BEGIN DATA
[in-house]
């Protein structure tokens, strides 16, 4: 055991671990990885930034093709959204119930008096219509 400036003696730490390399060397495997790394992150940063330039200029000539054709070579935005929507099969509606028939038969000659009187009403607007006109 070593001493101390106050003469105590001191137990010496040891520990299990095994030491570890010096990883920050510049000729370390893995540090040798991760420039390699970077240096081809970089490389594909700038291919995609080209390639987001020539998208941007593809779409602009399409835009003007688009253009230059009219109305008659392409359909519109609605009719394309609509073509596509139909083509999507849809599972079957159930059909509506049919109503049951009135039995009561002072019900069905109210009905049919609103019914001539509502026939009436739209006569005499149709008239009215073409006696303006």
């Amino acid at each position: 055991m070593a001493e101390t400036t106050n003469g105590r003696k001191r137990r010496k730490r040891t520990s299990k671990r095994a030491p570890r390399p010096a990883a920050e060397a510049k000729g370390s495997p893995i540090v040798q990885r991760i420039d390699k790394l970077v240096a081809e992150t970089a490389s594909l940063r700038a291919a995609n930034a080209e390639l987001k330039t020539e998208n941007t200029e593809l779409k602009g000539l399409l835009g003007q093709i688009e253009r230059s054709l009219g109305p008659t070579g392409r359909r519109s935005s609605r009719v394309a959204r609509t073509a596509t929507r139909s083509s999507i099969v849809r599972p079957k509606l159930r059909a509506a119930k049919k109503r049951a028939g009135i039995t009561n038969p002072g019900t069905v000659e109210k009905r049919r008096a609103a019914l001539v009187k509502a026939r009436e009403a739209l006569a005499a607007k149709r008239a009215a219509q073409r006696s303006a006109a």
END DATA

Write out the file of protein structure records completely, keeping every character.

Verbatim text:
[in-house]
């Protein structure tokens, strides 16, 4: 055991671990990885930034093709959204119930008096219509 400036003696730490390399060397495997790394992150940063330039200029000539054709070579935005929507099969509606028939038969000659009187009403607007006109 070593001493101390106050003469105590001191137990010496040891520990299990095994030491570890010096990883920050510049000729370390893995540090040798991760420039390699970077240096081809970089490389594909700038291919995609080209390639987001020539998208941007593809779409602009399409835009003007688009253009230059009219109305008659392409359909519109609605009719394309609509073509596509139909083509999507849809599972079957159930059909509506049919109503049951009135039995009561002072019900069905109210009905049919609103019914001539509502026939009436739209006569005499149709008239009215073409006696303006």
């Amino acid at each position: 055991m070593a001493e101390t400036t106050n003469g105590r003696k001191r137990r010496k730490r040891t520990s299990k671990r095994a030491p570890r390399p010096a990883a920050e060397a510049k000729g370390s495997p893995i540090v040798q990885r991760i420039d390699k790394l970077v240096a081809e992150t970089a490389s594909l940063r700038a291919a995609n930034a080209e390639l987001k330039t020539e998208n941007t200029e593809l779409k602009g000539l399409l835009g003007q093709i688009e253009r230059s054709l009219g109305p008659t070579g392409r359909r519109s935005s609605r009719v394309a959204r609509t073509a596509t929507r139909s083509s999507i099969v849809r599972p079957k509606l159930r059909a509506a119930k049919k109503r049951a028939g009135i039995t009561n038969p002072g019900t069905v000659e109210k009905r049919r008096a609103a019914l001539v009187k509502a026939r009436e009403a739209l006569a005499a607007k149709r008239a009215a219509q073409r006696s303006a006109a």